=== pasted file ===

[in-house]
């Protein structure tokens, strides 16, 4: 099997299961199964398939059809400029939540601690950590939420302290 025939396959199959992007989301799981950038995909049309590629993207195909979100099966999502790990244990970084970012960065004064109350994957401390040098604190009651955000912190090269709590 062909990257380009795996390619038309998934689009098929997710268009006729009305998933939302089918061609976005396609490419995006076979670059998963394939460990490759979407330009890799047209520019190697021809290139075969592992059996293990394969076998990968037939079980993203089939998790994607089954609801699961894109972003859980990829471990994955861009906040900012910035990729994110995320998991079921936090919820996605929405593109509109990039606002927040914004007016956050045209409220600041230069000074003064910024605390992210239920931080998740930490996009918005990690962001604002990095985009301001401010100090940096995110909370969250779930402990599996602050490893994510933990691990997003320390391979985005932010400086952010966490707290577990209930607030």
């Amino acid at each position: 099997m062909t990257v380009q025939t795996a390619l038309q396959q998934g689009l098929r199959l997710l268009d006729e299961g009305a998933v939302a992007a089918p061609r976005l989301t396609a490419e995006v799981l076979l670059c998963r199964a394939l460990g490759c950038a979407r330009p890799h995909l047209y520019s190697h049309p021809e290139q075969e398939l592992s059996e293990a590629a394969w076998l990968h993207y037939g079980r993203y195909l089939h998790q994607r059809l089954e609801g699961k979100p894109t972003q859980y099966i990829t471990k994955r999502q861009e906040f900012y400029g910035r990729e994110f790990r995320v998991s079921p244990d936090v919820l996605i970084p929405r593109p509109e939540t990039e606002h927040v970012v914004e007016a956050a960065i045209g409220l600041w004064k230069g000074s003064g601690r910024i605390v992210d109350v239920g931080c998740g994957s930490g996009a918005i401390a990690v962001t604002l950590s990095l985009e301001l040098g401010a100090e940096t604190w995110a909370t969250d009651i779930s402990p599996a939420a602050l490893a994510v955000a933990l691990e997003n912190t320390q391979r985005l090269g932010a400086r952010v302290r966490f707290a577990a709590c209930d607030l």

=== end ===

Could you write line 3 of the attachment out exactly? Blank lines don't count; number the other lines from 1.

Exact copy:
């Amino acid at each position: 099997m062909t990257v380009q025939t795996a390619l038309q396959q998934g689009l098929r199959l997710l268009d006729e299961g009305a998933v939302a992007a089918p061609r976005l989301t396609a490419e995006v799981l076979l670059c998963r199964a394939l460990g490759c950038a979407r330009p890799h995909l047209y520019s190697h049309p021809e290139q075969e398939l592992s059996e293990a590629a394969w076998l990968h993207y037939g079980r993203y195909l089939h998790q994607r059809l089954e609801g699961k979100p894109t972003q859980y099966i990829t471990k994955r999502q861009e906040f900012y400029g910035r990729e994110f790990r995320v998991s079921p244990d936090v919820l996605i970084p929405r593109p509109e939540t990039e606002h927040v970012v914004e007016a956050a960065i045209g409220l600041w004064k230069g000074s003064g601690r910024i605390v992210d109350v239920g931080c998740g994957s930490g996009a918005i401390a990690v962001t604002l950590s990095l985009e301001l040098g401010a100090e940096t604190w995110a909370t969250d009651i779930s402990p599996a939420a602050l490893a994510v955000a933990l691990e997003n912190t320390q391979r985005l090269g932010a400086r952010v302290r966490f707290a577990a709590c209930d607030l």